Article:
As soon as Elwood Community High School lets out at 3 p.m., Megan Stoner is on her phone. The drive home is a constant barrage of calls, with only seconds to catch her breath between hanging up and dialing another number.
She's not making plans with friends to hang out at the mall or discussing the latest movie or music. Stoner is making calls to state senators and representatives, hoping to persuade them to vote on a bill she helped author.
Stoner's career in politics started when she was 16 and worked as a clerk at the statehouse at a time when most people are just trying to figure out how to drive or taking up a first job.
Since then, she's shadowed several legislators and worked with Anderson's Jack Lutz in his failed bid for reelection as a state representative in 2014.
But now, as she prepares for high school graduation, she is focused on finding a way to "begin her legacy" by working with legislators to author a bill that would lower the age that people are eligible to run for office from 25 to 21 in the Senate and 21 to 18 in the House of Representatives.
"If you are old enough to fight for this country, why shouldn't you be able to run for office?" she asked.
Stoner's bill comes at a time when several states are reevaluating their age requirements for office. Georgia state Sen. Josh McKoon introduced legislation in 2015 that would lower the age from 25 to 21. States such as New Hampshire and Maine have already lowered their requirements, which allowed Joseph Sweeney, a republican representative from New Hampshire, to be elected at 20.
Rep. Greg Beumer, R-Modoc, introduced Stoner's bill during last year's short session. Beumer said that if an 18-year-old can get enough support to be elected he or she should be allowed to take office.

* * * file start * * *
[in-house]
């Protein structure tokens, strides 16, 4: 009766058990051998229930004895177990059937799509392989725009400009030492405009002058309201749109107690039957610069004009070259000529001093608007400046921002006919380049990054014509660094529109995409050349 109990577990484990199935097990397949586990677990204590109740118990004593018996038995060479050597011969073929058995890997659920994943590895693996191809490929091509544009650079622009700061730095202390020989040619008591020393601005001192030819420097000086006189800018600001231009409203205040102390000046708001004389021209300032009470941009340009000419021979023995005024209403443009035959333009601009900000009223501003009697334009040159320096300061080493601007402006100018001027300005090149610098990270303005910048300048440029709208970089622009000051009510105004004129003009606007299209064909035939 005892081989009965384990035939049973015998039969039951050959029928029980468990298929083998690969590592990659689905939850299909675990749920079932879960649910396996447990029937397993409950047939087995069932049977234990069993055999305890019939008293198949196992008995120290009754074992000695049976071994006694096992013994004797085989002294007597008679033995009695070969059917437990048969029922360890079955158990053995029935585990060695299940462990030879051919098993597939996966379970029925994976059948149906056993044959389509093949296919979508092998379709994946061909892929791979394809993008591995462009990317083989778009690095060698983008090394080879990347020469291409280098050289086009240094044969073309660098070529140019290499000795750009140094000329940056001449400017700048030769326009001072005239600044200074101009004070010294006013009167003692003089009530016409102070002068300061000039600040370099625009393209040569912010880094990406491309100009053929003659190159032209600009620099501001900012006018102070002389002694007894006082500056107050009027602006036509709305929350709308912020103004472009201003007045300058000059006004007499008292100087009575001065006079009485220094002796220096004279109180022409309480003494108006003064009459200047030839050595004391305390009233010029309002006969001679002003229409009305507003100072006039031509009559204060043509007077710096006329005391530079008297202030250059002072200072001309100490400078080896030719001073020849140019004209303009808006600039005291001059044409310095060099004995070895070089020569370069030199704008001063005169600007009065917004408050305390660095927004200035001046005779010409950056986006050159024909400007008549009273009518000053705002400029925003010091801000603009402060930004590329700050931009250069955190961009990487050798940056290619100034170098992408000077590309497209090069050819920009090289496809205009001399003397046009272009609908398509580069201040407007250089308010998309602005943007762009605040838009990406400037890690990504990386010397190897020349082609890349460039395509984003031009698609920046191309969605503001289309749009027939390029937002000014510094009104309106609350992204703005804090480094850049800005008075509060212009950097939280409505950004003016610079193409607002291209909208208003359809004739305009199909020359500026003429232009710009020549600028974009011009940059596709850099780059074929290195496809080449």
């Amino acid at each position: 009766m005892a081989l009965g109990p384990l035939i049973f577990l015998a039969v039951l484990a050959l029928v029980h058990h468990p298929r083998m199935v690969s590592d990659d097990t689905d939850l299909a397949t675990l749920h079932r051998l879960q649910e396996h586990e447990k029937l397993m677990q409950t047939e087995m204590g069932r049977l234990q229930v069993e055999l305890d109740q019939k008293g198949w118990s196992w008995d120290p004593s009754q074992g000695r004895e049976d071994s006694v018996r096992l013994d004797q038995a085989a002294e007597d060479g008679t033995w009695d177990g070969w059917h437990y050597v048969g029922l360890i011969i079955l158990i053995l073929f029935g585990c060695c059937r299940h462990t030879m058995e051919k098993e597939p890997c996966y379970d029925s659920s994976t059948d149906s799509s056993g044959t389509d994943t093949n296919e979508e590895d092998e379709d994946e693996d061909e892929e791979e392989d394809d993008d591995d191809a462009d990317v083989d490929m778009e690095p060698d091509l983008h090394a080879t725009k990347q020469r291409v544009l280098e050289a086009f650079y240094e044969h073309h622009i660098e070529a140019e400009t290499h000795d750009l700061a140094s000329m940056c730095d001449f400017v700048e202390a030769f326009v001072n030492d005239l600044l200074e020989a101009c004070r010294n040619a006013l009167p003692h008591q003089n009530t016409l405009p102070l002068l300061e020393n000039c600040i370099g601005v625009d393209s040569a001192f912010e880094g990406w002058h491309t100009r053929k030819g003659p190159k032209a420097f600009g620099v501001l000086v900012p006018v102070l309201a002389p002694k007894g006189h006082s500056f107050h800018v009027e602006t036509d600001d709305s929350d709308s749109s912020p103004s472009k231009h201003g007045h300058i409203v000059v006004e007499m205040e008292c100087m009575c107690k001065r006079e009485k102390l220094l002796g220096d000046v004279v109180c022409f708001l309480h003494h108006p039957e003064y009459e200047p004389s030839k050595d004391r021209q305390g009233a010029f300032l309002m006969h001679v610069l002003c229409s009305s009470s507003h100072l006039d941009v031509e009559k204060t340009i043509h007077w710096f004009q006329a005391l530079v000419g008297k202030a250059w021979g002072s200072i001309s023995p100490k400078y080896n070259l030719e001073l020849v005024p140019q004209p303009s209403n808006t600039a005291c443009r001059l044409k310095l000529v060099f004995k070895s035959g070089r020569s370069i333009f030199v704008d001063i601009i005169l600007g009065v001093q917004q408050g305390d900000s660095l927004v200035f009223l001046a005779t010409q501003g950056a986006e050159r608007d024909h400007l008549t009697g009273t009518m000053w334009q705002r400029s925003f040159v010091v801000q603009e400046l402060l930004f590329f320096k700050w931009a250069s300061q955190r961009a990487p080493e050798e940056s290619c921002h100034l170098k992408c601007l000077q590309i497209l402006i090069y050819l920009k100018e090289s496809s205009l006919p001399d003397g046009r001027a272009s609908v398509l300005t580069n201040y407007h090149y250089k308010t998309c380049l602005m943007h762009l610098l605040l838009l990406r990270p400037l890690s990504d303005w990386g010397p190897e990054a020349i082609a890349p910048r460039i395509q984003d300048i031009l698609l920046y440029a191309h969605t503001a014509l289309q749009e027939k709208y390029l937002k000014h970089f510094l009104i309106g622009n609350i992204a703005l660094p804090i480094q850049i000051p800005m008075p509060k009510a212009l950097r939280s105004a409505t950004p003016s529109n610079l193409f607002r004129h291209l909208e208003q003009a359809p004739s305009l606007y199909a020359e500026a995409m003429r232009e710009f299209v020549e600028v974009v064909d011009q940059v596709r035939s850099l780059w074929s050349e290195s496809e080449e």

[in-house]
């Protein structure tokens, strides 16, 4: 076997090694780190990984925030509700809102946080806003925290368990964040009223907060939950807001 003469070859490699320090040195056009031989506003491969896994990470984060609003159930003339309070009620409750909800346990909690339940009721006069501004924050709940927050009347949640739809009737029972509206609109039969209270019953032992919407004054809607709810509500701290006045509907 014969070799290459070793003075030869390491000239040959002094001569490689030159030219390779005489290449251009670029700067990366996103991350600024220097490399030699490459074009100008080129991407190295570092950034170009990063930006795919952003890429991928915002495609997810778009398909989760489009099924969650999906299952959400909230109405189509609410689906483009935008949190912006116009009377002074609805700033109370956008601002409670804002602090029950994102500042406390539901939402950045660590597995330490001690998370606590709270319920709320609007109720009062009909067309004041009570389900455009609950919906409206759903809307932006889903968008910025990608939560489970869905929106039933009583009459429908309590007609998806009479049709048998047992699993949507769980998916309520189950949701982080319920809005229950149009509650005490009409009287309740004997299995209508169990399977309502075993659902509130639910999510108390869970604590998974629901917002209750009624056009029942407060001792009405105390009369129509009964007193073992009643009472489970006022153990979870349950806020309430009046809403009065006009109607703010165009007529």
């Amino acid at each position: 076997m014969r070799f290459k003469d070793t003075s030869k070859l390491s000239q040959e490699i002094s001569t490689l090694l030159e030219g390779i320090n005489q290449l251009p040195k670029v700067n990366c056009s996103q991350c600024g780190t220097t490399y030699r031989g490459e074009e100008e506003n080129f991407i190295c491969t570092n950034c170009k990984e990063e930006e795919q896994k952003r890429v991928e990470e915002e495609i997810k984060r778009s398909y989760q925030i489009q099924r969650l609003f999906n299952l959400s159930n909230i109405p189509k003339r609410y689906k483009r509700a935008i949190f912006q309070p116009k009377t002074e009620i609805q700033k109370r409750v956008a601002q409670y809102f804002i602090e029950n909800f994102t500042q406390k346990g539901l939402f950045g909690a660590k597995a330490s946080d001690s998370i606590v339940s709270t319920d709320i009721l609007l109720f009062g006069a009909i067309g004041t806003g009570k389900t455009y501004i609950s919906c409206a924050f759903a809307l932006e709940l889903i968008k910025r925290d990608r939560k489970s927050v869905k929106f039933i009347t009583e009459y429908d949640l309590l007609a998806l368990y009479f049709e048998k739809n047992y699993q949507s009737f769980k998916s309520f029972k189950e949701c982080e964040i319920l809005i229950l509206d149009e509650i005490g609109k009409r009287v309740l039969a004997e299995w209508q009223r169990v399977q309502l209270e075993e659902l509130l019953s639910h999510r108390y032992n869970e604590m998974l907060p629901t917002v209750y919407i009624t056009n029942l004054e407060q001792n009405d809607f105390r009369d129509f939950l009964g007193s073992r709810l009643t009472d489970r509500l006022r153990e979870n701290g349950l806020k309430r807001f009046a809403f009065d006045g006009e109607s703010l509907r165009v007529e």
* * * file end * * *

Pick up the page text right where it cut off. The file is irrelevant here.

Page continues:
"The key to that is this doesn't say that just any 18-year-old would have the maturity and ability to make mature decisions," he said. "But I, personally, and I am sure many of us, have known some outstanding 18- and 21-year-olds who could."
Beumer was introduced to Stoner after Rep. David Ober, R-Albion, opted not to introduce the bill because his docket was full. Ober passed the legislation along to Beumer.
The first time Beumer spoke to Stoner, he was impressed.
"One of the first times Megan and I had a conversation she was driving back from South Carolina after having attended the Republican debate," he said. "A high school senior, who on her time and her dime drives to South Carolina to attend a debate, that is a person who is really committed to what we are trying to do. She would stand out in any group of young people."
Stoner's bill was ultimately referred to the Committee on Rules and Legislative Procedures during the 2016 short session of the General Assembly, but Beumer said he is confident the bill could be passed in the 2017 legislative session.
Regardless of what happens to the bill, Stoner's mother, Gayle Stoner, said she admires her daughter's tenacity and drive to make her mark on Indiana.
"I'm just really proud of her," she said.